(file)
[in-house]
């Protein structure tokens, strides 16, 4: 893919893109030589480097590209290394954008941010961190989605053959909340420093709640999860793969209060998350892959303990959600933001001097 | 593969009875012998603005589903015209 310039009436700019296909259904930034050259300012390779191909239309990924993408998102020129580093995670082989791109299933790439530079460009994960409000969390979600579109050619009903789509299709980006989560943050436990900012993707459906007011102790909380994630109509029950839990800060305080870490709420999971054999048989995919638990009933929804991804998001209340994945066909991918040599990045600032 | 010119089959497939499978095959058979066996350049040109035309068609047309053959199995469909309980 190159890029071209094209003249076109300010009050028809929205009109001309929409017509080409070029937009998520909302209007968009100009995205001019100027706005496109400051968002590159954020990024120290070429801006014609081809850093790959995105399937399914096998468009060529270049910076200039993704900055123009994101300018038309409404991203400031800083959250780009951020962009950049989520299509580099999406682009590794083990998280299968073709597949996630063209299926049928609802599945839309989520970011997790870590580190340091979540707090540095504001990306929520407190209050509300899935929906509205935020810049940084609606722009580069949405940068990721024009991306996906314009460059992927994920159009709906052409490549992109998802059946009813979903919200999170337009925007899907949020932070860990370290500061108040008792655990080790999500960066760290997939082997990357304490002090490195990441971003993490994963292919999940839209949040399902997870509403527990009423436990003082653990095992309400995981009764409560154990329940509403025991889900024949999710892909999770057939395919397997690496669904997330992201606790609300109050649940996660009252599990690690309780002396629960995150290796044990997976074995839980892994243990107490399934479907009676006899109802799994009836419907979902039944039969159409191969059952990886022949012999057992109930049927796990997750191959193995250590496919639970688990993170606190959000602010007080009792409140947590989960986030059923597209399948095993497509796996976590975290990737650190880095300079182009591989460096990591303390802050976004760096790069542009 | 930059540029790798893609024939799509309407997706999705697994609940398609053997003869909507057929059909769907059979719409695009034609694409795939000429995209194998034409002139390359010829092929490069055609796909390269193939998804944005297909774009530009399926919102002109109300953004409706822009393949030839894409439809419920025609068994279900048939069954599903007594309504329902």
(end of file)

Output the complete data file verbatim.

[in-house]
């Protein structure tokens, strides 16, 4: 893919893109030589480097590209290394954008941010961190989605053959909340420093709640999860793969209060998350892959303990959600933001001097 | 593969009875012998603005589903015209 310039009436700019296909259904930034050259300012390779191909239309990924993408998102020129580093995670082989791109299933790439530079460009994960409000969390979600579109050619009903789509299709980006989560943050436990900012993707459906007011102790909380994630109509029950839990800060305080870490709420999971054999048989995919638990009933929804991804998001209340994945066909991918040599990045600032 | 010119089959497939499978095959058979066996350049040109035309068609047309053959199995469909309980 190159890029071209094209003249076109300010009050028809929205009109001309929409017509080409070029937009998520909302209007968009100009995205001019100027706005496109400051968002590159954020990024120290070429801006014609081809850093790959995105399937399914096998468009060529270049910076200039993704900055123009994101300018038309409404991203400031800083959250780009951020962009950049989520299509580099999406682009590794083990998280299968073709597949996630063209299926049928609802599945839309989520970011997790870590580190340091979540707090540095504001990306929520407190209050509300899935929906509205935020810049940084609606722009580069949405940068990721024009991306996906314009460059992927994920159009709906052409490549992109998802059946009813979903919200999170337009925007899907949020932070860990370290500061108040008792655990080790999500960066760290997939082997990357304490002090490195990441971003993490994963292919999940839209949040399902997870509403527990009423436990003082653990095992309400995981009764409560154990329940509403025991889900024949999710892909999770057939395919397997690496669904997330992201606790609300109050649940996660009252599990690690309780002396629960995150290796044990997976074995839980892994243990107490399934479907009676006899109802799994009836419907979902039944039969159409191969059952990886022949012999057992109930049927796990997750191959193995250590496919639970688990993170606190959000602010007080009792409140947590989960986030059923597209399948095993497509796996976590975290990737650190880095300079182009591989460096990591303390802050976004760096790069542009 | 930059540029790798893609024939799509309407997706999705697994609940398609053997003869909507057929059909769907059979719409695009034609694409795939000429995209194998034409002139390359010829092929490069055609796909390269193939998804944005297909774009530009399926919102002109109300953004409706822009393949030839894409439809419920025609068994279900048939069954599903007594309504329902």